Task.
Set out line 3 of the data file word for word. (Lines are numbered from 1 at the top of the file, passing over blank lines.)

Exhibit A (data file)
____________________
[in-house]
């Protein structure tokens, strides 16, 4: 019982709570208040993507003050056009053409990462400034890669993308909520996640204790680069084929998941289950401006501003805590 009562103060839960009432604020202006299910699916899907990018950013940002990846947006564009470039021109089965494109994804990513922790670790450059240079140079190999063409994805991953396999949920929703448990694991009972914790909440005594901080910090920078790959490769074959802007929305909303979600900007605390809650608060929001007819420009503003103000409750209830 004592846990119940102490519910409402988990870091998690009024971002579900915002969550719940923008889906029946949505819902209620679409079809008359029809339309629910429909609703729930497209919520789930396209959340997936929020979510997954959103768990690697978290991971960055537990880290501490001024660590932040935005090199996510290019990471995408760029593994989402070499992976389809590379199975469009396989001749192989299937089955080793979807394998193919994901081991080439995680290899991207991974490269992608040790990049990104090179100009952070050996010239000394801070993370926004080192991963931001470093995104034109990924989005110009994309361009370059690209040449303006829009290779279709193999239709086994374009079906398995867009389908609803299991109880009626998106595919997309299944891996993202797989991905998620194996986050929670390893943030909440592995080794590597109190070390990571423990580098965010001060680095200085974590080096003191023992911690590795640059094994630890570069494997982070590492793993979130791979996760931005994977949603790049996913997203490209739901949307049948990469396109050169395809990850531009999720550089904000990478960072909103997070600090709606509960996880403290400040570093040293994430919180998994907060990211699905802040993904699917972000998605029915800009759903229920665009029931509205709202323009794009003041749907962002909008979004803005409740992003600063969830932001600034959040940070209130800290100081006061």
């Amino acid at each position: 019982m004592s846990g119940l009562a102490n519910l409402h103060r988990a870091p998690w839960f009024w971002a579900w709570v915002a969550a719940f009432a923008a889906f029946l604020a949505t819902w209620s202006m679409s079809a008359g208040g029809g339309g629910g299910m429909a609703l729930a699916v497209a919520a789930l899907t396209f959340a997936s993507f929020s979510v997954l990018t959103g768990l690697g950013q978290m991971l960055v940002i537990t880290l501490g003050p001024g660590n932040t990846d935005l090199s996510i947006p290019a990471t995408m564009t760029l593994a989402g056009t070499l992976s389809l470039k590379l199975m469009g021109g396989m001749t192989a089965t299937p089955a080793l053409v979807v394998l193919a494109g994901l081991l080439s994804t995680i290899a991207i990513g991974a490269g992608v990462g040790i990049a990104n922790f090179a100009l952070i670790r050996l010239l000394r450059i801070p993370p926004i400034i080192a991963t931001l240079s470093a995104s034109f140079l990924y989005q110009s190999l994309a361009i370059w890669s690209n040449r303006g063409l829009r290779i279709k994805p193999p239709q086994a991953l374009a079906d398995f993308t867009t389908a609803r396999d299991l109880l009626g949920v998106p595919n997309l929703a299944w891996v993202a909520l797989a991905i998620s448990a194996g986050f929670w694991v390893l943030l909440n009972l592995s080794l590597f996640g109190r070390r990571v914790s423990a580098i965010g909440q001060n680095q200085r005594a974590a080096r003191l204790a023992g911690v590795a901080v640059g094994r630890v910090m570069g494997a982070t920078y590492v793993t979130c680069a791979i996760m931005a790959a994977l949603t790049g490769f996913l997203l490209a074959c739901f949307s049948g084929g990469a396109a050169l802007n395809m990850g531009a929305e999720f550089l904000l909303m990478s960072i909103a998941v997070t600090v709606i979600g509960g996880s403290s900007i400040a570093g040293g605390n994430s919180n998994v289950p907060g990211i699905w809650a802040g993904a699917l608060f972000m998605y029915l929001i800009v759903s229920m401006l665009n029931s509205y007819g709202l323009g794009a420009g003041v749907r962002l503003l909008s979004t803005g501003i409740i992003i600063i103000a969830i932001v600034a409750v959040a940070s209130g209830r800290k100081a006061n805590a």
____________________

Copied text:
């Amino acid at each position: 019982m004592s846990g119940l009562a102490n519910l409402h103060r988990a870091p998690w839960f009024w971002a579900w709570v915002a969550a719940f009432a923008a889906f029946l604020a949505t819902w209620s202006m679409s079809a008359g208040g029809g339309g629910g299910m429909a609703l729930a699916v497209a919520a789930l899907t396209f959340a997936s993507f929020s979510v997954l990018t959103g768990l690697g950013q978290m991971l960055v940002i537990t880290l501490g003050p001024g660590n932040t990846d935005l090199s996510i947006p290019a990471t995408m564009t760029l593994a989402g056009t070499l992976s389809l470039k590379l199975m469009g021109g396989m001749t192989a089965t299937p089955a080793l053409v979807v394998l193919a494109g994901l081991l080439s994804t995680i290899a991207i990513g991974a490269g992608v990462g040790i990049a990104n922790f090179a100009l952070i670790r050996l010239l000394r450059i801070p993370p926004i400034i080192a991963t931001l240079s470093a995104s034109f140079l990924y989005q110009s190999l994309a361009i370059w890669s690209n040449r303006g063409l829009r290779i279709k994805p193999p239709q086994a991953l374009a079906d398995f993308t867009t389908a609803r396999d299991l109880l009626g949920v998106p595919n997309l929703a299944w891996v993202a909520l797989a991905i998620s448990a194996g986050f929670w694991v390893l943030l909440n009972l592995s080794l590597f996640g109190r070390r990571v914790s423990a580098i965010g909440q001060n680095q200085r005594a974590a080096r003191l204790a023992g911690v590795a901080v640059g094994r630890v910090m570069g494997a982070t920078y590492v793993t979130c680069a791979i996760m931005a790959a994977l949603t790049g490769f996913l997203l490209a074959c739901f949307s049948g084929g990469a396109a050169l802007n395809m990850g531009a929305e999720f550089l904000l909303m990478s960072i909103a998941v997070t600090v709606i979600g509960g996880s403290s900007i400040a570093g040293g605390n994430s919180n998994v289950p907060g990211i699905w809650a802040g993904a699917l608060f972000m998605y029915l929001i800009v759903s229920m401006l665009n029931s509205y007819g709202l323009g794009a420009g003041v749907r962002l503003l909008s979004t803005g501003i409740i992003i600063i103000a969830i932001v600034a409750v959040a940070s209130g209830r800290k100081a006061n805590a």